A large part of effective refrigerator operation is in removing moisture, which aids in efficient cooling. In order to remove moisture, air must circulate through the interior, which provides a perfect opportunity for the odors of stale and spoiled foods to permeate the chamber. It is easiest to clean a refrigerator when there’s no food in it, so you should have a cooler ready to hold the contents while you’re cleaning. Cleaning doesn’t take much—a sponge and 1 gallon (about 3.8 L) of warm soapy water with 1 cup (about 220 g) of baking soda will do the trick. (If there are any aluminum parts inside, forgo the baking soda or the metal may pit. Also avoid soaking interior lighting fixtures and controls.)
Use this formula for the entire refrigerator interior, including shelves and bins. The same soap and water can be used on the outside cabinet and the handle. Sticky handles will come clean with a white vinegar/water solution.
Store-bought products marketed to clean coffeemakers are generally acidic and toxic if ingested. The same goes for the bathroom rust and lime removers labeled for use as coffeepot cleaners. In most cases, straight white vinegar does an excellent job of removing scale and stains from the internal surfaces and parts of coffeemakers; the only requirement is that it be given time to work, generally a few hours. Percolators and automatic drip machines can be run through a cycle with white vinegar to clean them. Try using a bottle brush to scrub stubborn stains. Rinse with water after cleaning.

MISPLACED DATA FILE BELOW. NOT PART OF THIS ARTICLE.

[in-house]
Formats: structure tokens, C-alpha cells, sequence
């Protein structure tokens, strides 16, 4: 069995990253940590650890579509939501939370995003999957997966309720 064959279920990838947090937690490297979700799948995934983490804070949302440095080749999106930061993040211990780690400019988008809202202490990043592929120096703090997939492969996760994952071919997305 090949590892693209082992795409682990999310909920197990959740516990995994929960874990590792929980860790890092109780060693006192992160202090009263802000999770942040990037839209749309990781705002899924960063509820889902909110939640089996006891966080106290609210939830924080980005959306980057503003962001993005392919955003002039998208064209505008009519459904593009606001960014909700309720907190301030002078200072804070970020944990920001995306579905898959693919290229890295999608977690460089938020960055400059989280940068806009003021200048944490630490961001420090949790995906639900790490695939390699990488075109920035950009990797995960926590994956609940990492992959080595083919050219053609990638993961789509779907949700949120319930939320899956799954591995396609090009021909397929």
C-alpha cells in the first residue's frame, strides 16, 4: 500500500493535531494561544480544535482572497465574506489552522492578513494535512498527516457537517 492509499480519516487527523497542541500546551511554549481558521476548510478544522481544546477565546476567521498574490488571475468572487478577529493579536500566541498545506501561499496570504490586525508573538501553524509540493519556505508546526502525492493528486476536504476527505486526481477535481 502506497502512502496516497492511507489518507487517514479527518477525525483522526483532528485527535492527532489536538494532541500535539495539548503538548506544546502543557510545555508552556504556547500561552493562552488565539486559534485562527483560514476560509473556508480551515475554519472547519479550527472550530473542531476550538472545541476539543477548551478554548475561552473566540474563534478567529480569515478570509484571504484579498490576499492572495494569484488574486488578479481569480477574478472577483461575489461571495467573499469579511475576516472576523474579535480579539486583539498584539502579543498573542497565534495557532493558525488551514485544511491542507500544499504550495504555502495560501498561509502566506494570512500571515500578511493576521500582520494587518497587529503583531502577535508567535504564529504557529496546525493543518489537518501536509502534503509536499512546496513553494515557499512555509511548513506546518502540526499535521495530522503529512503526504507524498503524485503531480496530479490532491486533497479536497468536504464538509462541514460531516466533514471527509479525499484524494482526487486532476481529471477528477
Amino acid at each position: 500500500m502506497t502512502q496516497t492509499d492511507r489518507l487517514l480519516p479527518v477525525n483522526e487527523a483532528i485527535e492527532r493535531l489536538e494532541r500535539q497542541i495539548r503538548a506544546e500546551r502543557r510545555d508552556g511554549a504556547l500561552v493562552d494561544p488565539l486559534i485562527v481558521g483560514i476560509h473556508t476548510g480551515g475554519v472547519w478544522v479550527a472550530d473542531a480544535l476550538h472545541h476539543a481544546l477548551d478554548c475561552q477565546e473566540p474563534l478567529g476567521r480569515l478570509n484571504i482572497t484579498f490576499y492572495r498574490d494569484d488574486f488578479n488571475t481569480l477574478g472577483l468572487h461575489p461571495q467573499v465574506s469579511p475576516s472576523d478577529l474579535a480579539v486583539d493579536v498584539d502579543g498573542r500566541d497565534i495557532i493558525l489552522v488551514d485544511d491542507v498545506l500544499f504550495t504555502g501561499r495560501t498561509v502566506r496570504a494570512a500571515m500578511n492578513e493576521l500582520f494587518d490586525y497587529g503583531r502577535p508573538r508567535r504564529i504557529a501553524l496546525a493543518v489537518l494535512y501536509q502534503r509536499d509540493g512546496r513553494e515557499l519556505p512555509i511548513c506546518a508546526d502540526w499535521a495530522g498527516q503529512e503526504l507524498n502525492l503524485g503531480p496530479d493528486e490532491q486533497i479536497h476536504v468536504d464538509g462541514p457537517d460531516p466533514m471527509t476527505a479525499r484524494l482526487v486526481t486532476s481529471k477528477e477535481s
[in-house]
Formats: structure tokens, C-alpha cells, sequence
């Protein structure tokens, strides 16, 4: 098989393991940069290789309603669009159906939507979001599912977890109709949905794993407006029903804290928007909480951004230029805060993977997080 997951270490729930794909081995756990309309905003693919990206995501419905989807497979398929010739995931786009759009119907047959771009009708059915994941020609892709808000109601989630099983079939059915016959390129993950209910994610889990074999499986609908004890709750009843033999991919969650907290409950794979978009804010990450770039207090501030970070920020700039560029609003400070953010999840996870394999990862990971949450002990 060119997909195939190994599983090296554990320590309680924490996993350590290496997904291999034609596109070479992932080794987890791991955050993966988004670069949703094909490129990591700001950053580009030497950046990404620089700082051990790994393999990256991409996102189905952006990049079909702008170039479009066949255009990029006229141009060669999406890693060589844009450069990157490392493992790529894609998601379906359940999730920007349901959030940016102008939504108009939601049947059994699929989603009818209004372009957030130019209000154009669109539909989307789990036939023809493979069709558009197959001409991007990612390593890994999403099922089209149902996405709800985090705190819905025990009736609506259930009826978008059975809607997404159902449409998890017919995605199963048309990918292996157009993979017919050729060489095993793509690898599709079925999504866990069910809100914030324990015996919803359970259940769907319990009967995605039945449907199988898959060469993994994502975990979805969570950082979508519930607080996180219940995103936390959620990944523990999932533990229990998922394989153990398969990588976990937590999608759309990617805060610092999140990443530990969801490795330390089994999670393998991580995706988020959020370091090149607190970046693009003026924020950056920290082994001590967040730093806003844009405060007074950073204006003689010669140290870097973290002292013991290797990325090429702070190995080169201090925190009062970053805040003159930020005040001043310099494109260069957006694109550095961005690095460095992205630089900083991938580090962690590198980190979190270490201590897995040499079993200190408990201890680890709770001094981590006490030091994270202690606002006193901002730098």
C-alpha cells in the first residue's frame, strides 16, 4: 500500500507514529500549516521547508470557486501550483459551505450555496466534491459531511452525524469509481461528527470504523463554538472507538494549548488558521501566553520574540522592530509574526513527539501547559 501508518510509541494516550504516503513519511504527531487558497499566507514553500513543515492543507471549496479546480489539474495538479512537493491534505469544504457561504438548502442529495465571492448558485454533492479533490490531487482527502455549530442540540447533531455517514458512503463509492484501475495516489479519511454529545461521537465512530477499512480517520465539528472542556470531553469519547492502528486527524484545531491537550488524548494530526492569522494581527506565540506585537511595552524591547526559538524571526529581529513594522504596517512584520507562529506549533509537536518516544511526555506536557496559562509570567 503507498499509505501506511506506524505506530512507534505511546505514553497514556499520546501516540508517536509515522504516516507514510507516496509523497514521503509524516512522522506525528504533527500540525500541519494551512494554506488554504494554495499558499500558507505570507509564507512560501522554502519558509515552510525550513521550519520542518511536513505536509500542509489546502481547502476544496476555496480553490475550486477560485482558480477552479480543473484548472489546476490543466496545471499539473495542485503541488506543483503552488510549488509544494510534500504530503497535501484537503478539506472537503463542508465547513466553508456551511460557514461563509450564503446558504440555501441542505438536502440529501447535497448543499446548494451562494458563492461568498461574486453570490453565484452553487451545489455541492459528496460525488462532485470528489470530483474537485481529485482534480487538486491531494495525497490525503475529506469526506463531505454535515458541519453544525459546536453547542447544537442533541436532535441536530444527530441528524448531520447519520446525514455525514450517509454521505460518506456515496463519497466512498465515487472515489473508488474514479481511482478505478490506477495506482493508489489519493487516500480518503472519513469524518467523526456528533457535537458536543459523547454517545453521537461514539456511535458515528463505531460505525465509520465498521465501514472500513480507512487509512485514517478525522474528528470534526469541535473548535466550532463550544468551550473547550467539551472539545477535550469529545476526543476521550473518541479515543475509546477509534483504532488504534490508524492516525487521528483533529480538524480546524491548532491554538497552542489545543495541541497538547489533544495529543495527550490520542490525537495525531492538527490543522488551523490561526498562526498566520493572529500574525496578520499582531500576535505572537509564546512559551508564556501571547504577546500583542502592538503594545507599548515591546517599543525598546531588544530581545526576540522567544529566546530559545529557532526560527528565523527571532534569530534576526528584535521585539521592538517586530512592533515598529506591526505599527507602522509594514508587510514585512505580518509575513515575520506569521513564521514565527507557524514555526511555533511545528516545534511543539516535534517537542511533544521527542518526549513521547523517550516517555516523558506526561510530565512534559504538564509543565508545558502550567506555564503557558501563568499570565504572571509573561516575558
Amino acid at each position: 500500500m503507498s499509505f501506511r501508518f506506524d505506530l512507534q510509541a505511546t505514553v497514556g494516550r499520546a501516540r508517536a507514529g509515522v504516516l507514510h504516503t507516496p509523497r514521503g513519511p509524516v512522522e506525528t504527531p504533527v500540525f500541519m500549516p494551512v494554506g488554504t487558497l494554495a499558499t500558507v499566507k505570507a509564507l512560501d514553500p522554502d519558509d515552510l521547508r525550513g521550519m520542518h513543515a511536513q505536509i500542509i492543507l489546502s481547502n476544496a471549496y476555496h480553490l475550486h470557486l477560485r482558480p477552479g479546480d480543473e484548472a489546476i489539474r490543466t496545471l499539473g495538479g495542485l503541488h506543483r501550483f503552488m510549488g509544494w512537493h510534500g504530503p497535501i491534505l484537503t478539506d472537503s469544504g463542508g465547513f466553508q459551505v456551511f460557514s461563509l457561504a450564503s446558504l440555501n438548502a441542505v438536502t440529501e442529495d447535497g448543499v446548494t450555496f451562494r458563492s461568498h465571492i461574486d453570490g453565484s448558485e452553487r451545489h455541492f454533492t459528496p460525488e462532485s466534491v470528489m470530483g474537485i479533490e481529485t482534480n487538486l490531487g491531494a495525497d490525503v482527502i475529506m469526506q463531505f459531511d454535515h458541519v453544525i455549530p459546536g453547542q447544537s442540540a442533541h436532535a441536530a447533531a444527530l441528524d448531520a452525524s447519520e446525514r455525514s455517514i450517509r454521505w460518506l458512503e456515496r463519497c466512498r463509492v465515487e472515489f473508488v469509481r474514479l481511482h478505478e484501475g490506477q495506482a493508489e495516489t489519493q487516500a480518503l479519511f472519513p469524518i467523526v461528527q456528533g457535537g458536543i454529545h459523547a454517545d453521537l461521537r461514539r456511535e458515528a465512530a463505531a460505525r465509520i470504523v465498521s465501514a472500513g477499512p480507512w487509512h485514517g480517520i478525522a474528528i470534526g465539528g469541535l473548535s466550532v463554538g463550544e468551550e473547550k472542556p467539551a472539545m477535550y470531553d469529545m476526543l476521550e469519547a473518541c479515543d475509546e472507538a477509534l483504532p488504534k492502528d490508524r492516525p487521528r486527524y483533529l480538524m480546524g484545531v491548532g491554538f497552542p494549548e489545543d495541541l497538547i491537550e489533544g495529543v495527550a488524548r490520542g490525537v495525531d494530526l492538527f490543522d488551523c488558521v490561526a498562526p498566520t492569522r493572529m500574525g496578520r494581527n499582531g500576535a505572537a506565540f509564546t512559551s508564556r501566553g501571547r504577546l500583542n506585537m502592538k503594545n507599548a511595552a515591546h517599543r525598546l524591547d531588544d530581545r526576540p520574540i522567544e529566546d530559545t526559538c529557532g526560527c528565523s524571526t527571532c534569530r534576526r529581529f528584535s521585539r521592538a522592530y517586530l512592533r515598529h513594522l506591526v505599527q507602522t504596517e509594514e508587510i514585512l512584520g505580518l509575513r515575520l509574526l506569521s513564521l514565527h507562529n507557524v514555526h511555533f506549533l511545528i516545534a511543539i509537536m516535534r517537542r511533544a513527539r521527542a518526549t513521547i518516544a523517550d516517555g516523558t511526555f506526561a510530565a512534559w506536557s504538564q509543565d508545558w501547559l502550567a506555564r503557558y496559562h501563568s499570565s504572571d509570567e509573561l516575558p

Most problems with automatic dishwashers occur from residual odors. The easiest way to resolve this problem is to run an unloaded cycle with 1 cup (about 220 g) of baking soda or borax (no soap). It will freshen the tub and racks and soften the cleaning water so the machine will work more effectively.
Cleaning Microwaves Naturally
Mild soap and water is all you need to clean the outside cabinet of a microwave. Mix 1 part white vinegar to 3 parts water to clean the door. Take out the glass or plastic food tray at the bottom and clean it separately in the sink with soap and water. The tougher cleaning problems arise inside, where splattered foods get cooked onto side and top panels. To preclean, place a bowl of water in the microwave and set on high for 3 to 5 minutes, until steam forms. This will loosen up splattered food stains. For tougher spots, use a mild soap and baking soda paste, using a plastic scraper if necessary.
Cleaning Blenders and Food Processors Naturally
The beauty of these small appliances is that they can often be cleaned effectively simply by adding soapy water and turning them on for a few moments. If individual blades or paddles need cleaning, carefully remove them from the tub (if they are removable; in blenders they may not be) and try a vinegar wash followed by water rinse. Allow parts to dry before storing the machine.
More from The Country Almanac of Housekeeping Techniques
Reprinted with permission from The Country Almanac of Housekeeping Techniques That Save You Money: Folk Wisdom for Keeping Your House Clean, Green, and Homey (Fair Winds Press, 2012), by Richard Freudenberger and the Editors of Backhome Magazine.